This 7 page report discusses cognitive behavior therapy, what it is, how it is used, and who most benefits from it. or “CBT” is most often defined and explained as being an approach or a methodology for assisting people in being able to cope more effectively with their personal problems by offering them a different and hopefully better framework of thinking and behaving. Bibliography lists 6 sources.
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problems by offering them a different and hopefully better framework of thinking and behaving. The goal is to enable them in leading more fulfilling and contented lives. For many people,
CBT is the most pragmatic and meaningful of treatments in terms of how it shows where and how a person may have distorted thoughts regarding any number of issues ranging
from low self-esteem to eating disorders, to problems with intimate relationships. In fact, the American Psychological Association has endorsed cognitive and behavior therapies as "well established treatments" (Internet source).
Two Therapies in One Because cognitive behavior therapy is actually a combination of two different types of therapy -- cognitive and behavior -- it offers its strengths and effectiveness from
two separate perspectives. For example, behavior therapy addresses the ways in which individuals make the connection between certain situations and his or her most common or immediate reaction to those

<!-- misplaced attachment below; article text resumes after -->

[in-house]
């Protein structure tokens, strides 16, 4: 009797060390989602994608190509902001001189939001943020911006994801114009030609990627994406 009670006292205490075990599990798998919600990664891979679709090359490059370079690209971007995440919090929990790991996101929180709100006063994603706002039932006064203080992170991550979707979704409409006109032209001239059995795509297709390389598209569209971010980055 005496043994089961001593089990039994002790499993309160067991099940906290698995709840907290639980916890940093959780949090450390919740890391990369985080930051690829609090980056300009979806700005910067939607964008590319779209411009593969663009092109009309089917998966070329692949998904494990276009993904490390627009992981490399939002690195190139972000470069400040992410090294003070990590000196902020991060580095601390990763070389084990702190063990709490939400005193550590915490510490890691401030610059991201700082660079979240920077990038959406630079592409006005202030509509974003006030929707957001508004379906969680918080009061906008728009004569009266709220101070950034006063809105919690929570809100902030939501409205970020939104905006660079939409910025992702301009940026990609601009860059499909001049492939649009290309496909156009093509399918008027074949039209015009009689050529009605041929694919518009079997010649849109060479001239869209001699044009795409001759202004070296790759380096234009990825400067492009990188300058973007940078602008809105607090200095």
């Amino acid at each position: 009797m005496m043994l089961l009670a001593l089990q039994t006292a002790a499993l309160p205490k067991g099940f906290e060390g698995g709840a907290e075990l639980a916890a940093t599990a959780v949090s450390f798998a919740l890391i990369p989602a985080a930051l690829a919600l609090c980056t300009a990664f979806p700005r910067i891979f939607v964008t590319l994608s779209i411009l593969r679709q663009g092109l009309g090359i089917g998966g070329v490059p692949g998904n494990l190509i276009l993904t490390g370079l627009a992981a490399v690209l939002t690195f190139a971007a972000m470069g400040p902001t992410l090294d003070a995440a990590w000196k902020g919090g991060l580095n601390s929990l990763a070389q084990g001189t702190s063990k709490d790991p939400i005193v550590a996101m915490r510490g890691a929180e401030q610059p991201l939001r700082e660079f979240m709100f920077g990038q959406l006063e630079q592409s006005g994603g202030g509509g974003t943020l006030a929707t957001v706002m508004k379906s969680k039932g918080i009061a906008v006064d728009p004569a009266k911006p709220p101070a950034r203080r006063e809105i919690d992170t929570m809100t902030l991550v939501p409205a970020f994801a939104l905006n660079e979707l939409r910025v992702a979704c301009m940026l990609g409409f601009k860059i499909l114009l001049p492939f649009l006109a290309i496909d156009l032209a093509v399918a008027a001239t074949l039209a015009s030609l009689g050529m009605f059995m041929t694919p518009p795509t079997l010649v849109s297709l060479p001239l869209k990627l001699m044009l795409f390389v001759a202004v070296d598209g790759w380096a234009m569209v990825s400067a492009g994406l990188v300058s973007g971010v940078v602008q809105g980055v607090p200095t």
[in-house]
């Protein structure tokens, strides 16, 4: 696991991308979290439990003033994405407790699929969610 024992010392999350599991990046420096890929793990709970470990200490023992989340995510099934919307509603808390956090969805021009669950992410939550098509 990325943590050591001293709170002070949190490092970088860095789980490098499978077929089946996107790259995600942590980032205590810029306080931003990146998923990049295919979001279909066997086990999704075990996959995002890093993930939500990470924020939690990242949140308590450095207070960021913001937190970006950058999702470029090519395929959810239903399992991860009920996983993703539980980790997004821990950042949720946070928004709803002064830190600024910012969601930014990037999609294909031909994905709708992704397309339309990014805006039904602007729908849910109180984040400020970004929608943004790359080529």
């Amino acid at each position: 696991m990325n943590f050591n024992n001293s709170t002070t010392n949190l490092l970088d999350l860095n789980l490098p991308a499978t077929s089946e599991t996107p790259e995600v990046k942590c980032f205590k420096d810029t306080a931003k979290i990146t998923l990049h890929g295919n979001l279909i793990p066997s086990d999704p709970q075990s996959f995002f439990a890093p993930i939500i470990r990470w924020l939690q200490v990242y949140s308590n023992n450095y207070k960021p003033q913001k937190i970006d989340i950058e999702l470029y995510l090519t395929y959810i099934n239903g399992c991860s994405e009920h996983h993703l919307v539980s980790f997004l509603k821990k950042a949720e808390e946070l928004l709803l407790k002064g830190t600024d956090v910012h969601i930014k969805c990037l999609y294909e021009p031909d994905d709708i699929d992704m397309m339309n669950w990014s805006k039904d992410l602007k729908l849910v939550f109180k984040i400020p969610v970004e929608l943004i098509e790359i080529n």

circumstances. Stress, anger, and over-reaction can ultimately lead to consequences such as depression, fearfulness, rage, or other behaviors that are damaging both to the individual and to the people around
him or her. Changing that behavior through CBT most often involves teaching people how to calm themselves, to redirect their thoughts and attitudes, and to use awareness and time
to reconsider personal actions. The most positive end result is the adoption of better thought processes and improved, more rational, decision making. In the past several decades, the greater awareness
of the general public that people have the responsibility for their own thoughts and attitudes in countless numbers of circumstances has also led to a greater understanding of the logic
and efficacy of cognitive behavior therapy. In comparison, cognitive therapy alone is therapy focusing on the very real relationship that exists between thoughts and symptoms. Because certain ways of thinking